Hundreds of skeletons unearthed at London construction site

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Hundreds of skeletons unearthed at London construction site
Archeologists have excavated hundreds of skeletons at London's Liverpool Street, as part of a dig for the city's new Crossrail line.
Archaeologists excavate the 16th and 17th century Bedlam burial ground uncovered by work on the new Crossrail train line next to Liverpool Street station in London, Friday, March 6, 2015. The excavation team estimate there to be 3,000 human skeletons at the site, which was a burial ground to the then adjacent Bedlam Hospital, the world's first psychiatric asylum. The 118-kilometer (73-mile) Crossrail project to put a new rail line from west to east London is Britain's biggest construction project and the largest archeological dig in London for decades. (AP Photo/Matt Dunham)
Archaeologists excavate the 16th and 17th century Bedlam burial ground uncovered by work on the new Crossrail train line next to Liverpool Street station in London, Friday, March 6, 2015. The excavation team estimate there to be 3,000 human skeletons at the site, which was a burial ground to the then adjacent Bedlam Hospital, the world's first psychiatric asylum. The 118-kilometer (73-mile) Crossrail project to put a new rail line from west to east London is Britain's biggest construction project and the largest archeological dig in London for decades. (AP Photo/Matt Dunham)
Archaeologists excavate the 16th and 17th century Bedlam burial ground uncovered by work on the new Crossrail train line next to Liverpool Street station in London, Friday, March 6, 2015. The excavation team estimate there to be 3,000 human skeletons at the site, which was a burial ground to the then adjacent Bedlam Hospital, the world's first psychiatric asylum. The 118-kilometer (73-mile) Crossrail project to put a new rail line from west to east London is Britain's biggest construction project and the largest archeological dig in London for decades. (AP Photo/Matt Dunham)
Two adult skulls lie next to each other on the archeological excavation site at the 16th and 17th century Bedlam burial ground, uncovered by work on the new Crossrail train line next to Liverpool Street station in London, Friday, March 6, 2015. The excavation team estimate there to be 3,000 human skeletons at the site, which was a burial ground to the then adjacent Bedlam Hospital, the world's first psychiatric asylum. The 118-kilometer (73-mile) Crossrail project to put a new rail line from west to east London is Britain's biggest construction project and the largest archeological dig in London for decades. (AP Photo/Matt Dunham)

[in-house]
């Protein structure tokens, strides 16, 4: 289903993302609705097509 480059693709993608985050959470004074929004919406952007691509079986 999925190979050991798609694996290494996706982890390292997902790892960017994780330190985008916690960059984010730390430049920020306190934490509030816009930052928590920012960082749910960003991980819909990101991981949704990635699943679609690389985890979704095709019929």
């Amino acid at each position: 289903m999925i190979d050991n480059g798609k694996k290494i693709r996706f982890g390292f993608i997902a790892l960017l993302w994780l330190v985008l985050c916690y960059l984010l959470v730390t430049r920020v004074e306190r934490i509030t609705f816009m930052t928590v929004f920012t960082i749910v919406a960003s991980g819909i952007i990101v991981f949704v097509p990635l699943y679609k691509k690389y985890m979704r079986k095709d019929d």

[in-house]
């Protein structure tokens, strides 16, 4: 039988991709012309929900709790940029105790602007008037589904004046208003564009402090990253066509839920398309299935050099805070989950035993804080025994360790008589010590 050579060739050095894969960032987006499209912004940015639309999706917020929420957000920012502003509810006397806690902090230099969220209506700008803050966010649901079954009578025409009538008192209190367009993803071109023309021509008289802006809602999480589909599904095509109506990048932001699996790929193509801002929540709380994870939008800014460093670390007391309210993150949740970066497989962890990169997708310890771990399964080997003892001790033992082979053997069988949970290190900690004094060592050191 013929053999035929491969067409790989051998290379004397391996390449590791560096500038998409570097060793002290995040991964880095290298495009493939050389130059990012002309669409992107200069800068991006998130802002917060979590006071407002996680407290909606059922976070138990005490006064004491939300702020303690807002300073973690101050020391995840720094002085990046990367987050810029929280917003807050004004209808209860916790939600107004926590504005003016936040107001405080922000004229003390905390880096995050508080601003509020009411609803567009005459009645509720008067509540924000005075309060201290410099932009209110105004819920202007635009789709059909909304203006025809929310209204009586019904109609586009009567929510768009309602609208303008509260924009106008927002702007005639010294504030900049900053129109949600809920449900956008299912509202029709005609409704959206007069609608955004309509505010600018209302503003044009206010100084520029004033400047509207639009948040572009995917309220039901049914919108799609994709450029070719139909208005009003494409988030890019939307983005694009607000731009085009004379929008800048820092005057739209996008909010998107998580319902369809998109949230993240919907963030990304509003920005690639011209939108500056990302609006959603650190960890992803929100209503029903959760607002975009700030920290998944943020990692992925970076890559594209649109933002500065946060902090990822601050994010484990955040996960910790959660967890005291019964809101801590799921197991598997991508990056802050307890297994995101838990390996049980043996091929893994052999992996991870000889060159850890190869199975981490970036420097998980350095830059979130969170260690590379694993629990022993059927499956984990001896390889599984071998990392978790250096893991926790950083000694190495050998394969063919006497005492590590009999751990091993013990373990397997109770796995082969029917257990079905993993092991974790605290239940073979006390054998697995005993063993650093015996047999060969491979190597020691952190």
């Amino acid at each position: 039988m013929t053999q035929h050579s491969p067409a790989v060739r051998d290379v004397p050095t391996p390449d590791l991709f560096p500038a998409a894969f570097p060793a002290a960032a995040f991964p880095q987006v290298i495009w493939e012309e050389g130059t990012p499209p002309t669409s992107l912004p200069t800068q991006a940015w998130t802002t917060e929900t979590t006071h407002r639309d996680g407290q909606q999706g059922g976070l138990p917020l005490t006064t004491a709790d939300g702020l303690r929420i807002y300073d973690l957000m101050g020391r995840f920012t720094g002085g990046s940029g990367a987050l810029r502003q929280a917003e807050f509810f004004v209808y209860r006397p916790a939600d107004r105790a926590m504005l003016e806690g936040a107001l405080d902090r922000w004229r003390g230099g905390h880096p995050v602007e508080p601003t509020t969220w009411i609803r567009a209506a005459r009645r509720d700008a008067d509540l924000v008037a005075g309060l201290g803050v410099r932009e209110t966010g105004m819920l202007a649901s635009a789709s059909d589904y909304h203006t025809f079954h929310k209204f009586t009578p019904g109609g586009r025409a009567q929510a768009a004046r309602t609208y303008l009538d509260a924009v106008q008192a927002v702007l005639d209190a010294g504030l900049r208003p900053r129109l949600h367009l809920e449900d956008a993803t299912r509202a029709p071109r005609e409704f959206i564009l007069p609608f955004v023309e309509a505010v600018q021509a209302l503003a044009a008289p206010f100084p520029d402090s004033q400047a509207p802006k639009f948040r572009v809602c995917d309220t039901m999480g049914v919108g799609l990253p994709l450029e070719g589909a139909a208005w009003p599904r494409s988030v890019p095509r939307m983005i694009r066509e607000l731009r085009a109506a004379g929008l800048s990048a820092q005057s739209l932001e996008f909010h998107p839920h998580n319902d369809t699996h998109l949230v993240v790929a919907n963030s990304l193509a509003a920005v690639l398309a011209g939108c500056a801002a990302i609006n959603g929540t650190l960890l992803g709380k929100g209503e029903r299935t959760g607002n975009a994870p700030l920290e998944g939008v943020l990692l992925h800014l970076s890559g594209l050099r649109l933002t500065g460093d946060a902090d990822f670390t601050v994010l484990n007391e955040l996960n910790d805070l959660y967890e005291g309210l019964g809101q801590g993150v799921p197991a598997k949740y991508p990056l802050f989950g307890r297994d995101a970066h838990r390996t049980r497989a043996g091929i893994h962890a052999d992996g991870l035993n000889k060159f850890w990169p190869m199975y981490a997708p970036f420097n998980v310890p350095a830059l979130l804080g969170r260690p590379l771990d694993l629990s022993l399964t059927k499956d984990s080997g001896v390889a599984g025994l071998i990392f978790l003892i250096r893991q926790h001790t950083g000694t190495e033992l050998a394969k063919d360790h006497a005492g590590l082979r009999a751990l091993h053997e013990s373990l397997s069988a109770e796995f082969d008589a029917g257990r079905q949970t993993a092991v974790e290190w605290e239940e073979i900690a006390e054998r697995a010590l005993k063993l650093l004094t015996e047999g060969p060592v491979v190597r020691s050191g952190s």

A skeleton lies in the ground on the archeological excavation site at the 16th and 17th century Bedlam burial ground, uncovered by work on the new Crossrail train line next to Liverpool Street station in London, Friday, March 6, 2015. The excavation team estimate there to be 3,000 human skeletons at the site, which was a burial ground to the then adjacent Bedlam Hospital, the world's first psychiatric asylum. The 118-kilometer (73-mile) Crossrail project to put a new rail line from west to east London is Britain's biggest construction project and the largest archeological dig in London for decades. (AP Photo/Matt Dunham)
Archaeologists excavate the 16th and 17th century Bedlam burial ground uncovered by work on the new Crossrail train line next to Liverpool Street station in London, Friday, March 6, 2015. The excavation team estimate there to be 3,000 human skeletons at the site, which was a burial ground to the then adjacent Bedlam Hospital, the world's first psychiatric asylum. The 118-kilometer (73-mile) Crossrail project to put a new rail line from west to east London is Britain's biggest construction project and the largest archeological dig in London for decades. (AP Photo/Matt Dunham)